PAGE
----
Panelists discuss violence from the '68 strike
October 31, 2008 3:08 PM
The 40th anniversary of the 1968 strike is not only about equality and social justice, but also extreme force and violence which was discussed at “The Strike, the Arrests, the Defense and the Lessons for Today” event on Thursday.
Panelists Laila Al-Arian, Terrence Hallinan, Hank Jones, Margaret Leahy, Roy Harrison and Tony Serra discussed and shared their stories about how the use of police affected the struggle of the strike. In addition, Al-Arian and Jones also talked about the growing repression today.
Leahy, who worked for the Legal Defense Department, called the strike “a powerful struggle that has continuity and was for democratic rights.”
Yet, critics of the strike say that the violence was not justified.
A video sponsored by the Ethnic Studies Department called “SF State ’68 Strike – Arrest & Court” gave the audience a glimpse of what took place over the time span of five months. A collection of black and white clips showed students protesting and colliding with the SFPD, who used horses, sticks and pepper fog for their defense.
Moreover, the SFPD introduced a new unit at the time, called Tactical Squad, who “seemed to enjoy what they were doing,” Hallinan, a retired lawyer and former district attorney of San Francisco, remembers the beating of multiple students.
“Everything the SFPD did was a tactic to quell the rebellion,” Leahy added.
Leahy was one of the key figures during the strike, bailing many people out of jail, which she calls “a part of the [strike] that is often times forgotten.”
With the help of faculty members putting up their houses in order to collect money, the Legal Defense Department was able to bail out as many protesters as 457 in three days.
Bail during the time was set between $125 and up to $15,000 depending on the crime protesters were arrested for.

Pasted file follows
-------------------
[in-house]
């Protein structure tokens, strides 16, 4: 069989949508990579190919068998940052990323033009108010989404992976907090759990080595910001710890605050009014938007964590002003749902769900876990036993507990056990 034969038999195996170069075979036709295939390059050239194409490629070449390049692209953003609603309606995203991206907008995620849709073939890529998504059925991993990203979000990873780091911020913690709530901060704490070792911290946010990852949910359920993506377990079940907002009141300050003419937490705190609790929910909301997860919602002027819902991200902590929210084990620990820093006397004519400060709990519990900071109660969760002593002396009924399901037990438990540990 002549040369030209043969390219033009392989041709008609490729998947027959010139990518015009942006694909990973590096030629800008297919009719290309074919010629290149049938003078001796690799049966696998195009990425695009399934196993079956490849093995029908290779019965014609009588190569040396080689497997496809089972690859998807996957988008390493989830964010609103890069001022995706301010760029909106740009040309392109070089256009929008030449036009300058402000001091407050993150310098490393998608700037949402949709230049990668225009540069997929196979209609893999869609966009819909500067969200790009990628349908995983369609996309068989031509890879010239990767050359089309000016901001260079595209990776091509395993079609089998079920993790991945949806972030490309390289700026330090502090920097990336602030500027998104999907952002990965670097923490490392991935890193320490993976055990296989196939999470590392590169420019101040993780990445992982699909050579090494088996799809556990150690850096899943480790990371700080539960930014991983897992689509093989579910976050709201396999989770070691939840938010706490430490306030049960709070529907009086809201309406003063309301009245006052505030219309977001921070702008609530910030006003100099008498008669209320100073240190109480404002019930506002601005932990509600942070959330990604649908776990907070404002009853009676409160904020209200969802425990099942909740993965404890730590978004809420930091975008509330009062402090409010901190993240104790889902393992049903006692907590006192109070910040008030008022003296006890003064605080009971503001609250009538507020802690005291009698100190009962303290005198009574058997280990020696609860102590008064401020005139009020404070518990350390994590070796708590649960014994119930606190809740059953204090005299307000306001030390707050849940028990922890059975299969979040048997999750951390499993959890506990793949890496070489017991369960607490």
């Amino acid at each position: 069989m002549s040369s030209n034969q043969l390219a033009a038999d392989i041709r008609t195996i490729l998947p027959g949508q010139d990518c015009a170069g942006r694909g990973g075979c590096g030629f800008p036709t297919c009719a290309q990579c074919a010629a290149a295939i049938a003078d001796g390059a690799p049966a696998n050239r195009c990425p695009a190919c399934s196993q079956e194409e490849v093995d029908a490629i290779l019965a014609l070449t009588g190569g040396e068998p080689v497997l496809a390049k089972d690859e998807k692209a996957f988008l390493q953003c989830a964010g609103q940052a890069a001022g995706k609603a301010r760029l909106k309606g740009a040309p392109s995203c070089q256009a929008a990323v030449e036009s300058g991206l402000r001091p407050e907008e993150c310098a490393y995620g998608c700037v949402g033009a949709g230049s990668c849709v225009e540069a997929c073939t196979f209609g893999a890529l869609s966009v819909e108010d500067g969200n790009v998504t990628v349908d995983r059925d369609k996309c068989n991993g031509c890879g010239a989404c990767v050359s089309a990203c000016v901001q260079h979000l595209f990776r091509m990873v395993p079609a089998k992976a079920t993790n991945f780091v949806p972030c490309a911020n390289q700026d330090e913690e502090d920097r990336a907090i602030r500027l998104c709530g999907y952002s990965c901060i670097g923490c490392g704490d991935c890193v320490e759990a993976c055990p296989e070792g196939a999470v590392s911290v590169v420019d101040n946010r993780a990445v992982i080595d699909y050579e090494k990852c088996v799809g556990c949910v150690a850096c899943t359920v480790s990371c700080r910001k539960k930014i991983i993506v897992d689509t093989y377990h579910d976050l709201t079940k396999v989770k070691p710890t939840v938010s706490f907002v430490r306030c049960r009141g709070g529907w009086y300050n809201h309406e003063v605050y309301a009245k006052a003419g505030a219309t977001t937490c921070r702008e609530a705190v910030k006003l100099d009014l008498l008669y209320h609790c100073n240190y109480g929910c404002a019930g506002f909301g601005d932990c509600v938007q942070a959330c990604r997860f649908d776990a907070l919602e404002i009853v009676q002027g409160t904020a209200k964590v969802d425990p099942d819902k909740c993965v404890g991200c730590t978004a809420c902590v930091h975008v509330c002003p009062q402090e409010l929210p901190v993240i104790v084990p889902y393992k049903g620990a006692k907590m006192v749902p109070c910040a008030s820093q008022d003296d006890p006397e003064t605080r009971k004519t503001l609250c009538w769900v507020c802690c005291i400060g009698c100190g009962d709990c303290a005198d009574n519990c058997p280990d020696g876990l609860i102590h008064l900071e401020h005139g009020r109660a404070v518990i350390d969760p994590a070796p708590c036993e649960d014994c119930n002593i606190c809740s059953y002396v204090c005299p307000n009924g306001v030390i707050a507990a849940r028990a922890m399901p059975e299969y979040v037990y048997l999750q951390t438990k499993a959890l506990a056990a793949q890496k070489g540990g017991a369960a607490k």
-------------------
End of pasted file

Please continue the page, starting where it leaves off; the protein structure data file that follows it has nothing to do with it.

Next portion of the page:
“Everyone knew the Barry's Bail Bonds number during this time,” Leahy said while some audience members nodding and laughing.
The legal defense was primarily seen as a work that no one wanted to do, Harrison stated. “But it was crucial to the long distance running of the strike.”
Harrison was a self-proclaimed loner at SF State and “politically very ignorant and naïve.” Yet, after he was bailed out following his arrest he joined the Legal Defense Committee and “found much needed support and friends” in the fight for justice and equality.
All panelists agreed that the arrests during the time were “chilling.”
The SFPD was stationed all over the campus, with many sitting on top of buildings with binoculars always looking for students violating any kind of law, Hallinan recollects.
“One of their techniques was to push, surrounded and trap people and then arrest them,” he adds. “We first thought that they can’t arrest all of us, but we were wrong!”
Al-Arian, who came in lieu of her father Dr. Sami Al-Arian, who has been convicted in the United States of conspiracy to help Palestinian Islamic Jihad, said that even though we have made progress, much repression and inequality still remains today.
“We continue to have to fight democratic rights till this day,” she said relating it to her father’s continues struggle for his freedom and justice for being falsely charged of supporting terrorism because of his political activism.
However, the panel shared the notion that in the forty years since the strike of ’68 “seeds have sprouted and continue to influence others.”
For more information go to: http://www.sfsu.edu/~ethnicst/fortieth.html
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